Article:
Moral side of data;Secondary;Maths Year 2000;Books

1st October 1999 at 01:00
THE MATHS AND HUMAN RIGHTS RESOURCE BOOK. Edited by Peter Wright. Amnesty International. pound;5 including postage. From: Dan Jones, Education officer, Amnesty International (UK), 99-119 Roseberry Avenue, London EC1R 4RE.

There are few resources that encourage teachers to develop the spiritual, moral and cultural dimension of learning mathematics, so The Maths and Human Rights Resource Book will be a valuable addition to the resources of secondary maths departments.

It contains 30 activities for key stages 3 and 4, each of which is referenced against an article from the Universal Declaration of Human Rights.

Many examine a particular issue: in one activity pupils are asked to conduct a survey of what boys and girls think about maths; another explores the consequences of using different voting systems. Several offer the opportunity to use key stage 3 data handling tools to analyse and interpret some real data.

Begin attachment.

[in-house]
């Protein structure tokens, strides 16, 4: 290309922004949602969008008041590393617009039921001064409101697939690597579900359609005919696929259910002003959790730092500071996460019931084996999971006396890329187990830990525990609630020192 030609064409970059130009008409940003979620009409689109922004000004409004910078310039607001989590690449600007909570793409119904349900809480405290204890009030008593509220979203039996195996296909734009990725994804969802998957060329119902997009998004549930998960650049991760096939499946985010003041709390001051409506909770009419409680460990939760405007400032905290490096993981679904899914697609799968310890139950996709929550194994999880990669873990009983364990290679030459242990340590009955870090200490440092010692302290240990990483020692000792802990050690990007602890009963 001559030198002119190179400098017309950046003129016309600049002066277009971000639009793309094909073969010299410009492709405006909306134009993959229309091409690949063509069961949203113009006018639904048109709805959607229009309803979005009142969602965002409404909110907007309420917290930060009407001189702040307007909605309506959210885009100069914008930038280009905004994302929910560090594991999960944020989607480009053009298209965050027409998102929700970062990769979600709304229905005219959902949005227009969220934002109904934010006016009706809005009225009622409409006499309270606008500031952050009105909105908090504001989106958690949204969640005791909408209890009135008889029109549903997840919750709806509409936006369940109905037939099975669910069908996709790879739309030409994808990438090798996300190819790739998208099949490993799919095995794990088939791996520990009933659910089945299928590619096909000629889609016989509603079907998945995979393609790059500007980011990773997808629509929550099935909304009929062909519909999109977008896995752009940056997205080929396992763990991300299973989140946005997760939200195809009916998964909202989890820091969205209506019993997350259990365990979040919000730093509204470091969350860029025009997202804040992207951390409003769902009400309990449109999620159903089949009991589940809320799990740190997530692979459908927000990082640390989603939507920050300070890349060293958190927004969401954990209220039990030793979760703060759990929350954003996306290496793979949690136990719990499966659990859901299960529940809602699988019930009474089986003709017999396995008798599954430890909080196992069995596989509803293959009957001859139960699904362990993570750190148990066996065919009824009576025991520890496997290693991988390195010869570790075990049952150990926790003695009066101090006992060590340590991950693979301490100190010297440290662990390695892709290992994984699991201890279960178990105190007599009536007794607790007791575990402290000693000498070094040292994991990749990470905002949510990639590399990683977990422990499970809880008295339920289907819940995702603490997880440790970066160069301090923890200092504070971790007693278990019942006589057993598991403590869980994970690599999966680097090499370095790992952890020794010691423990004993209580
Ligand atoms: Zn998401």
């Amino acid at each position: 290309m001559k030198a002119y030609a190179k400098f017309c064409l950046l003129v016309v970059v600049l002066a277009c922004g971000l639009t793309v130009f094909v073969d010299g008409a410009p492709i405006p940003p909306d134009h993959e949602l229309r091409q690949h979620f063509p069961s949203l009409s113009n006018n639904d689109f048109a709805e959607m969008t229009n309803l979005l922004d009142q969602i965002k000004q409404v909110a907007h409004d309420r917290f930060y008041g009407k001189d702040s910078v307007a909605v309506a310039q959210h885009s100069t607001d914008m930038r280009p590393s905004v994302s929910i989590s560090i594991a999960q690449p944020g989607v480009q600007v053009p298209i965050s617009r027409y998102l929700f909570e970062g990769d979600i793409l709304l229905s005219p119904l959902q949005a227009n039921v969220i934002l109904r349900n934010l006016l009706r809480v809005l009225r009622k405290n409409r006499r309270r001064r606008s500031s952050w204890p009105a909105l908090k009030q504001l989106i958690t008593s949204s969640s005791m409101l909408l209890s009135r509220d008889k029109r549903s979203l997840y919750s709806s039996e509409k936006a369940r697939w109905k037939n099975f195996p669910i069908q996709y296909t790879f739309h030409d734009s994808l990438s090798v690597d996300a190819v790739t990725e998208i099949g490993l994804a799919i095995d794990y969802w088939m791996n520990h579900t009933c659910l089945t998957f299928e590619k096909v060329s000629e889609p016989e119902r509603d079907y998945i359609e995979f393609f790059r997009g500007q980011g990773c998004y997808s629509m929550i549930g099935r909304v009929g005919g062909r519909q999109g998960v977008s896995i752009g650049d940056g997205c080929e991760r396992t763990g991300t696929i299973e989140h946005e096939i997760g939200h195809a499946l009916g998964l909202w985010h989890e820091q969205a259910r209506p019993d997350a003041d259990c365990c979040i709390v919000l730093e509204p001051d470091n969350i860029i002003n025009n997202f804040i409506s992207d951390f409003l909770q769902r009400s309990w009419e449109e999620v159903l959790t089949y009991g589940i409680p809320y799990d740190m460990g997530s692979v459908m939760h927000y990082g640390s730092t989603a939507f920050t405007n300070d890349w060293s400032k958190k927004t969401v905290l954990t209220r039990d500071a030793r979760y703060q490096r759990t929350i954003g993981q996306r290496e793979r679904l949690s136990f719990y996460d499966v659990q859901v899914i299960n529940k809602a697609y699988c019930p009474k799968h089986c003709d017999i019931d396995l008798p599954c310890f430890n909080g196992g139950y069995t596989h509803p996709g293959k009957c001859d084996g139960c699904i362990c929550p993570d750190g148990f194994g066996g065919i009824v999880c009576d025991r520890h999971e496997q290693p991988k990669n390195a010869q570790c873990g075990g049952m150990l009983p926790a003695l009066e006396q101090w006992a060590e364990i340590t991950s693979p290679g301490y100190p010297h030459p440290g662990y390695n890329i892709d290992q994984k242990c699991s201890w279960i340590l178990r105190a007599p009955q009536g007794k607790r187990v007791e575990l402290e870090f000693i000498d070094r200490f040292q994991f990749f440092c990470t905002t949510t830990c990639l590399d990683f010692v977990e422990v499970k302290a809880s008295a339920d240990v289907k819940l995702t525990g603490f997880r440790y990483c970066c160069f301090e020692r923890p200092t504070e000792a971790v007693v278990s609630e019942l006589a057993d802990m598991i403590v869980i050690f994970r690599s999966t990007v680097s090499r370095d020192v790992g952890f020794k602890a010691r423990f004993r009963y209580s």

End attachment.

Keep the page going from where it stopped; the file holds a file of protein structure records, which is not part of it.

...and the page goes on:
For example, a set of activities called "The World in Numbers" invites pupils to examine data about health and education in different countries. Not all the activities will be equally useful in a particular classroom and teachers may find that they need to adapt the ideas to their own circumstances. However, there are many good ideas here and many of the activities could be extended or developed to provide starters for GCSE coursework. A collection of multicultural activities in the final section of the book emphasises contributions from different cultures to the development of mathematics, while others explore the mathematics of games from various communities around the world.

The teacher's notes are helpful and supportive, although a little prescriptive in places. There are clear learning objectives for each activity with links to the national curriculum. I particularly liked some of the suggestions about how you can develop discussion of the moral and ethical issues arising from the activity. I strongly recommend this book for its good ideas and an alternative perspective on the opportunities that can arise from teaching and learning mathematics in school.

Peter Johnston-Wilder

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